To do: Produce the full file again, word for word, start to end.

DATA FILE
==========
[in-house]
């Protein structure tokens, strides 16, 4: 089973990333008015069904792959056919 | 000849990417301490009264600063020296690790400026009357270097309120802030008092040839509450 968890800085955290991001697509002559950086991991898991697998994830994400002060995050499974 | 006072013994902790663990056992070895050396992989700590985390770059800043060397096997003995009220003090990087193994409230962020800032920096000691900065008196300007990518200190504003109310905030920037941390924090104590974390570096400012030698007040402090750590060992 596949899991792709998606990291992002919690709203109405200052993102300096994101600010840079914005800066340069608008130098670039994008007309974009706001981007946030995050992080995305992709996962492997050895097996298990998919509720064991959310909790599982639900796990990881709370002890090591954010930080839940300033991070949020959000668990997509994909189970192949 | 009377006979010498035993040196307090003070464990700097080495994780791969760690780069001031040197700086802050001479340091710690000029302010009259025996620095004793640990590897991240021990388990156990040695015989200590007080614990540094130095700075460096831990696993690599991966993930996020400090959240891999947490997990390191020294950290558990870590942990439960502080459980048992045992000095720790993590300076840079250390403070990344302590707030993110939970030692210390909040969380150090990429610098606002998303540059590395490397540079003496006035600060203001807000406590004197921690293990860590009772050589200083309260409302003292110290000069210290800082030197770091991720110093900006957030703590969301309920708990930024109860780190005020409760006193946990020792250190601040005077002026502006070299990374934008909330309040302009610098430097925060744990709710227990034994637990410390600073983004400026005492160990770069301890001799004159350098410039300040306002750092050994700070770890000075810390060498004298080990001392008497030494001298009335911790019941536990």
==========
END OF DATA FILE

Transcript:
[in-house]
């Protein structure tokens, strides 16, 4: 089973990333008015069904792959056919 | 000849990417301490009264600063020296690790400026009357270097309120802030008092040839509450 968890800085955290991001697509002559950086991991898991697998994830994400002060995050499974 | 006072013994902790663990056992070895050396992989700590985390770059800043060397096997003995009220003090990087193994409230962020800032920096000691900065008196300007990518200190504003109310905030920037941390924090104590974390570096400012030698007040402090750590060992 596949899991792709998606990291992002919690709203109405200052993102300096994101600010840079914005800066340069608008130098670039994008007309974009706001981007946030995050992080995305992709996962492997050895097996298990998919509720064991959310909790599982639900796990990881709370002890090591954010930080839940300033991070949020959000668990997509994909189970192949 | 009377006979010498035993040196307090003070464990700097080495994780791969760690780069001031040197700086802050001479340091710690000029302010009259025996620095004793640990590897991240021990388990156990040695015989200590007080614990540094130095700075460096831990696993690599991966993930996020400090959240891999947490997990390191020294950290558990870590942990439960502080459980048992045992000095720790993590300076840079250390403070990344302590707030993110939970030692210390909040969380150090990429610098606002998303540059590395490397540079003496006035600060203001807000406590004197921690293990860590009772050589200083309260409302003292110290000069210290800082030197770091991720110093900006957030703590969301309920708990930024109860780190005020409760006193946990020792250190601040005077002026502006070299990374934008909330309040302009610098430097925060744990709710227990034994637990410390600073983004400026005492160990770069301890001799004159350098410039300040306002750092050994700070770890000075810390060498004298080990001392008497030494001298009335911790019941536990």